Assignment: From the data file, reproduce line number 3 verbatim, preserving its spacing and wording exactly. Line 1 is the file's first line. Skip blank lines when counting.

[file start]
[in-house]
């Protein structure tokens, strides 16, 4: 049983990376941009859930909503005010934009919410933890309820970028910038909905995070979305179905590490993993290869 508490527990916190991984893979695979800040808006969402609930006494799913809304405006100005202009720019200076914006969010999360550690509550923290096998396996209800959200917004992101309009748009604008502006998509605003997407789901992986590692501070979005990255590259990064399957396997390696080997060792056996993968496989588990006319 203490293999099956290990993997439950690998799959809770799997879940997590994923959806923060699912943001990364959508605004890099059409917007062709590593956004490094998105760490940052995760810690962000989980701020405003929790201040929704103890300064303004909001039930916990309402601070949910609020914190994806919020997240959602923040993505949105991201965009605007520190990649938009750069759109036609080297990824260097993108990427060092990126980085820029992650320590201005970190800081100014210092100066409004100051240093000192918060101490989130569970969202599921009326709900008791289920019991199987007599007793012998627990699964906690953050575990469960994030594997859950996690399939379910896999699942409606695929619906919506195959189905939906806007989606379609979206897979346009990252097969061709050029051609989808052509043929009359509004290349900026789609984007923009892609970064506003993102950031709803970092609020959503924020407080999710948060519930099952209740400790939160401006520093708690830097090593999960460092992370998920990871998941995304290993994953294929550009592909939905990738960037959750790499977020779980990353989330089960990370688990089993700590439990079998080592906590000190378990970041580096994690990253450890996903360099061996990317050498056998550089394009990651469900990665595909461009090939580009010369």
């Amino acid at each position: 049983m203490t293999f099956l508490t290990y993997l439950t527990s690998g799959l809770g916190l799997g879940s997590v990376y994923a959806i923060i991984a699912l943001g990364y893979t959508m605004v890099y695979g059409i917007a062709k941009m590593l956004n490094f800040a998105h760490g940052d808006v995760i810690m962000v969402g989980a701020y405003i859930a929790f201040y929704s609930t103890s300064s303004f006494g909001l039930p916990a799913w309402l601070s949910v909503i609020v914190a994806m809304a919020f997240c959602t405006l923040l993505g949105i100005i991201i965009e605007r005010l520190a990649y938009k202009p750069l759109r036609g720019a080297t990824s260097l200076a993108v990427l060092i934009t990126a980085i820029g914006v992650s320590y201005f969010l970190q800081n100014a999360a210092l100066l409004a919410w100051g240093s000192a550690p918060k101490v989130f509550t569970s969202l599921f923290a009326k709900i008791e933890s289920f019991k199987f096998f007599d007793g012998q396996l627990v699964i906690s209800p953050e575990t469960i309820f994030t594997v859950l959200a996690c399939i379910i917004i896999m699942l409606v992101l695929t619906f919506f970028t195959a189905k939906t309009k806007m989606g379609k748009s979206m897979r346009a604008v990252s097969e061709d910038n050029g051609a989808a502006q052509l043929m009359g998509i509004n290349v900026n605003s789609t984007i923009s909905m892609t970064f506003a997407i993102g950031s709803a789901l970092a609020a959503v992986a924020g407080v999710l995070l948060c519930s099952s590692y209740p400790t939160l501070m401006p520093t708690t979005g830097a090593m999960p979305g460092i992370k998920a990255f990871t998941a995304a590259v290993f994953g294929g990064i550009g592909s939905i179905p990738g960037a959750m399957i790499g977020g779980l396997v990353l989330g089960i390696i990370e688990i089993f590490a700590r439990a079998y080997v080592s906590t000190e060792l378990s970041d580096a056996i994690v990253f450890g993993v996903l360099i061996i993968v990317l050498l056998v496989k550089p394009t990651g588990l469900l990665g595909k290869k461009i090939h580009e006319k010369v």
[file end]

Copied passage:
């Amino acid at each position: 049983m203490t293999f099956l508490t290990y993997l439950t527990s690998g799959l809770g916190l799997g879940s997590v990376y994923a959806i923060i991984a699912l943001g990364y893979t959508m605004v890099y695979g059409i917007a062709k941009m590593l956004n490094f800040a998105h760490g940052d808006v995760i810690m962000v969402g989980a701020y405003i859930a929790f201040y929704s609930t103890s300064s303004f006494g909001l039930p916990a799913w309402l601070s949910v909503i609020v914190a994806m809304a919020f997240c959602t405006l923040l993505g949105i100005i991201i965009e605007r005010l520190a990649y938009k202009p750069l759109r036609g720019a080297t990824s260097l200076a993108v990427l060092i934009t990126a980085i820029g914006v992650s320590y201005f969010l970190q800081n100014a999360a210092l100066l409004a919410w100051g240093s000192a550690p918060k101490v989130f509550t569970s969202l599921f923290a009326k709900i008791e933890s289920f019991k199987f096998f007599d007793g012998q396996l627990v699964i906690s209800p953050e575990t469960i309820f994030t594997v859950l959200a996690c399939i379910i917004i896999m699942l409606v992101l695929t619906f919506f970028t195959a189905k939906t309009k806007m989606g379609k748009s979206m897979r346009a604008v990252s097969e061709d910038n050029g051609a989808a502006q052509l043929m009359g998509i509004n290349v900026n605003s789609t984007i923009s909905m892609t970064f506003a997407i993102g950031s709803a789901l970092a609020a959503v992986a924020g407080v999710l995070l948060c519930s099952s590692y209740p400790t939160l501070m401006p520093t708690t979005g830097a090593m999960p979305g460092i992370k998920a990255f990871t998941a995304a590259v290993f994953g294929g990064i550009g592909s939905i179905p990738g960037a959750m399957i790499g977020g779980l396997v990353l989330g089960i390696i990370e688990i089993f590490a700590r439990a079998y080997v080592s906590t000190e060792l378990s970041d580096a056996i994690v990253f450890g993993v996903l360099i061996i993968v990317l050498l056998v496989k550089p394009t990651g588990l469900l990665g595909k290869k461009i090939h580009e006319k010369v």